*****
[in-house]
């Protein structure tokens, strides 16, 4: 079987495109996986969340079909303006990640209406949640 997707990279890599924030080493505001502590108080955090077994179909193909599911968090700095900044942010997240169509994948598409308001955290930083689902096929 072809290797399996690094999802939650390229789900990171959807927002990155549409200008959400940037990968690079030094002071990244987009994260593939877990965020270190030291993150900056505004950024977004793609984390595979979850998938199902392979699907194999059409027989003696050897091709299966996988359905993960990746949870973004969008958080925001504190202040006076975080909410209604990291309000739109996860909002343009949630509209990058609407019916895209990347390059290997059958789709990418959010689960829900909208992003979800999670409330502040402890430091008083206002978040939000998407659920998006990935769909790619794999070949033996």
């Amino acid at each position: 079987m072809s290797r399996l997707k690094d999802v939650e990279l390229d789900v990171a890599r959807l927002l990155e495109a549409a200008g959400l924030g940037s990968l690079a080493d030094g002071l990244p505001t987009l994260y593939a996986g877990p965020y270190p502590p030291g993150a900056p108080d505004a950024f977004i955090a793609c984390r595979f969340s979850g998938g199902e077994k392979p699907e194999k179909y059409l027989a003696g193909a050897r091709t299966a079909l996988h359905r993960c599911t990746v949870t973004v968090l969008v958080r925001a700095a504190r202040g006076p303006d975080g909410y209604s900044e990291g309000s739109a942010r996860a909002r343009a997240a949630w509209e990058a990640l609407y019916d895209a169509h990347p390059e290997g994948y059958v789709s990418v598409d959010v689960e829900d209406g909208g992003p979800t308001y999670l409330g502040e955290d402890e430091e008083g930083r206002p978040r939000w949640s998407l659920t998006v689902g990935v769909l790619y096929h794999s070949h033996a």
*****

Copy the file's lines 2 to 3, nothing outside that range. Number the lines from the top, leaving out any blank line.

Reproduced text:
């Protein structure tokens, strides 16, 4: 079987495109996986969340079909303006990640209406949640 997707990279890599924030080493505001502590108080955090077994179909193909599911968090700095900044942010997240169509994948598409308001955290930083689902096929 072809290797399996690094999802939650390229789900990171959807927002990155549409200008959400940037990968690079030094002071990244987009994260593939877990965020270190030291993150900056505004950024977004793609984390595979979850998938199902392979699907194999059409027989003696050897091709299966996988359905993960990746949870973004969008958080925001504190202040006076975080909410209604990291309000739109996860909002343009949630509209990058609407019916895209990347390059290997059958789709990418959010689960829900909208992003979800999670409330502040402890430091008083206002978040939000998407659920998006990935769909790619794999070949033996």
């Amino acid at each position: 079987m072809s290797r399996l997707k690094d999802v939650e990279l390229d789900v990171a890599r959807l927002l990155e495109a549409a200008g959400l924030g940037s990968l690079a080493d030094g002071l990244p505001t987009l994260y593939a996986g877990p965020y270190p502590p030291g993150a900056p108080d505004a950024f977004i955090a793609c984390r595979f969340s979850g998938g199902e077994k392979p699907e194999k179909y059409l027989a003696g193909a050897r091709t299966a079909l996988h359905r993960c599911t990746v949870t973004v968090l969008v958080r925001a700095a504190r202040g006076p303006d975080g909410y209604s900044e990291g309000s739109a942010r996860a909002r343009a997240a949630w509209e990058a990640l609407y019916d895209a169509h990347p390059e290997g994948y059958v789709s990418v598409d959010v689960e829900d209406g909208g992003p979800t308001y999670l409330g502040e955290d402890e430091e008083g930083r206002p978040r939000w949640s998407l659920t998006v689902g990935v769909l790619y096929h794999s070949h033996a």